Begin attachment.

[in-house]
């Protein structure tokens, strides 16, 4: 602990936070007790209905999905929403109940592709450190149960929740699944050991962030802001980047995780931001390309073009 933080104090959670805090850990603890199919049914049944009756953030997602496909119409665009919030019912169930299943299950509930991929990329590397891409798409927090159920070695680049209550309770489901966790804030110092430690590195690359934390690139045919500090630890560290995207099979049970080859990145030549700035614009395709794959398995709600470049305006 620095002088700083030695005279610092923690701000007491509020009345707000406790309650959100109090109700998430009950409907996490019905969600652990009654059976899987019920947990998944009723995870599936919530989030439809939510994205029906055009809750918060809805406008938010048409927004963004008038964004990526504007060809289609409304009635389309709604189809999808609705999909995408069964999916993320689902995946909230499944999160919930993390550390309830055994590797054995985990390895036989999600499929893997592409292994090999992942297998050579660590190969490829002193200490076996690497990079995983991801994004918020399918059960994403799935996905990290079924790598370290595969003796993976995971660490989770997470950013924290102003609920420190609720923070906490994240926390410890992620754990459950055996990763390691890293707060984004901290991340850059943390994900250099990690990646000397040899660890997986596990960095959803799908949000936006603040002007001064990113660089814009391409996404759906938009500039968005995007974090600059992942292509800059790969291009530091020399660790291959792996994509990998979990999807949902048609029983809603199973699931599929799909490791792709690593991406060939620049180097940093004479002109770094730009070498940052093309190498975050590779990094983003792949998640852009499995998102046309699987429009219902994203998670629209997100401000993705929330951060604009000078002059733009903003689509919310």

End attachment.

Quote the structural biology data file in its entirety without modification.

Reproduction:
[in-house]
């Protein structure tokens, strides 16, 4: 602990936070007790209905999905929403109940592709450190149960929740699944050991962030802001980047995780931001390309073009 933080104090959670805090850990603890199919049914049944009756953030997602496909119409665009919030019912169930299943299950509930991929990329590397891409798409927090159920070695680049209550309770489901966790804030110092430690590195690359934390690139045919500090630890560290995207099979049970080859990145030549700035614009395709794959398995709600470049305006 620095002088700083030695005279610092923690701000007491509020009345707000406790309650959100109090109700998430009950409907996490019905969600652990009654059976899987019920947990998944009723995870599936919530989030439809939510994205029906055009809750918060809805406008938010048409927004963004008038964004990526504007060809289609409304009635389309709604189809999808609705999909995408069964999916993320689902995946909230499944999160919930993390550390309830055994590797054995985990390895036989999600499929893997592409292994090999992942297998050579660590190969490829002193200490076996690497990079995983991801994004918020399918059960994403799935996905990290079924790598370290595969003796993976995971660490989770997470950013924290102003609920420190609720923070906490994240926390410890992620754990459950055996990763390691890293707060984004901290991340850059943390994900250099990690990646000397040899660890997986596990960095959803799908949000936006603040002007001064990113660089814009391409996404759906938009500039968005995007974090600059992942292509800059790969291009530091020399660790291959792996994509990998979990999807949902048609029983809603199973699931599929799909490791792709690593991406060939620049180097940093004479002109770094730009070498940052093309190498975050590779990094983003792949998640852009499995998102046309699987429009219902994203998670629209997100401000993705929330951060604009000078002059733009903003689509919310």